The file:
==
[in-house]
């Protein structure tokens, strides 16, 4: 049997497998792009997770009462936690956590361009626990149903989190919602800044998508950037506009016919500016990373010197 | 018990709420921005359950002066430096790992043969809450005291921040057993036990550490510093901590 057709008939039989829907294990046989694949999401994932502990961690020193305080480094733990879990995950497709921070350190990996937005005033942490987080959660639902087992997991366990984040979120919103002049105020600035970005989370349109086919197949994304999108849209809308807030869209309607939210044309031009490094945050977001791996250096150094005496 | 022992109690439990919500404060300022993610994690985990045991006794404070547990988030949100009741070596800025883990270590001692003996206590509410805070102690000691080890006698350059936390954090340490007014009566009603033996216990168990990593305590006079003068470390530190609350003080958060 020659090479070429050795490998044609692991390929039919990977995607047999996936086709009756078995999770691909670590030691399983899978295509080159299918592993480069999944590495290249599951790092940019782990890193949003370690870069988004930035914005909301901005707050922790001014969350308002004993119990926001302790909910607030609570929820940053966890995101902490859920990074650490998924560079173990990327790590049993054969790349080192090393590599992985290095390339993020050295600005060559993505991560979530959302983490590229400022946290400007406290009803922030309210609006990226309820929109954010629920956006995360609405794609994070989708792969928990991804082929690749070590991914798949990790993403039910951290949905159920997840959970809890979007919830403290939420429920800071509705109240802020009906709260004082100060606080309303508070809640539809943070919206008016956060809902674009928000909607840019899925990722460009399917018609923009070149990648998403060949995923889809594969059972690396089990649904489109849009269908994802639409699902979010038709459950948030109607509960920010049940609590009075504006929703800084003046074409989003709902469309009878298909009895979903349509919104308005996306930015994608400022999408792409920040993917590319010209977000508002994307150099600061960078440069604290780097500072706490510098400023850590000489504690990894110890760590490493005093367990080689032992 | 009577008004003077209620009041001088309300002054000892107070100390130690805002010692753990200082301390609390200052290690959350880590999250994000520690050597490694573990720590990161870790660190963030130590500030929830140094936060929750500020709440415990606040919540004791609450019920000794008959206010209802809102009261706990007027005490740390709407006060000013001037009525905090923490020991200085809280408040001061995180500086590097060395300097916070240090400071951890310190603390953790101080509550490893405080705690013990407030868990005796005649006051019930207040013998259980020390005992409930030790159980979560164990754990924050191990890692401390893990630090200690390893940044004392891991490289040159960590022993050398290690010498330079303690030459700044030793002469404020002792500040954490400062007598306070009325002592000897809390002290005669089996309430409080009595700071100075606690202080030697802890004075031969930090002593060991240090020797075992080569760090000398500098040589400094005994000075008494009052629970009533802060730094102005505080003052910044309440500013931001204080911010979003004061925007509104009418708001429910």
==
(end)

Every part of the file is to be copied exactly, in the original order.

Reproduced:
[in-house]
């Protein structure tokens, strides 16, 4: 049997497998792009997770009462936690956590361009626990149903989190919602800044998508950037506009016919500016990373010197 | 018990709420921005359950002066430096790992043969809450005291921040057993036990550490510093901590 057709008939039989829907294990046989694949999401994932502990961690020193305080480094733990879990995950497709921070350190990996937005005033942490987080959660639902087992997991366990984040979120919103002049105020600035970005989370349109086919197949994304999108849209809308807030869209309607939210044309031009490094945050977001791996250096150094005496 | 022992109690439990919500404060300022993610994690985990045991006794404070547990988030949100009741070596800025883990270590001692003996206590509410805070102690000691080890006698350059936390954090340490007014009566009603033996216990168990990593305590006079003068470390530190609350003080958060 020659090479070429050795490998044609692991390929039919990977995607047999996936086709009756078995999770691909670590030691399983899978295509080159299918592993480069999944590495290249599951790092940019782990890193949003370690870069988004930035914005909301901005707050922790001014969350308002004993119990926001302790909910607030609570929820940053966890995101902490859920990074650490998924560079173990990327790590049993054969790349080192090393590599992985290095390339993020050295600005060559993505991560979530959302983490590229400022946290400007406290009803922030309210609006990226309820929109954010629920956006995360609405794609994070989708792969928990991804082929690749070590991914798949990790993403039910951290949905159920997840959970809890979007919830403290939420429920800071509705109240802020009906709260004082100060606080309303508070809640539809943070919206008016956060809902674009928000909607840019899925990722460009399917018609923009070149990648998403060949995923889809594969059972690396089990649904489109849009269908994802639409699902979010038709459950948030109607509960920010049940609590009075504006929703800084003046074409989003709902469309009878298909009895979903349509919104308005996306930015994608400022999408792409920040993917590319010209977000508002994307150099600061960078440069604290780097500072706490510098400023850590000489504690990894110890760590490493005093367990080689032992 | 009577008004003077209620009041001088309300002054000892107070100390130690805002010692753990200082301390609390200052290690959350880590999250994000520690050597490694573990720590990161870790660190963030130590500030929830140094936060929750500020709440415990606040919540004791609450019920000794008959206010209802809102009261706990007027005490740390709407006060000013001037009525905090923490020991200085809280408040001061995180500086590097060395300097916070240090400071951890310190603390953790101080509550490893405080705690013990407030868990005796005649006051019930207040013998259980020390005992409930030790159980979560164990754990924050191990890692401390893990630090200690390893940044004392891991490289040159960590022993050398290690010498330079303690030459700044030793002469404020002792500040954490400062007598306070009325002592000897809390002290005669089996309430409080009595700071100075606690202080030697802890004075031969930090002593060991240090020797075992080569760090000398500098040589400094005994000075008494009052629970009533802060730094102005505080003052910044309440500013931001204080911010979003004061925007509104009418708001429910």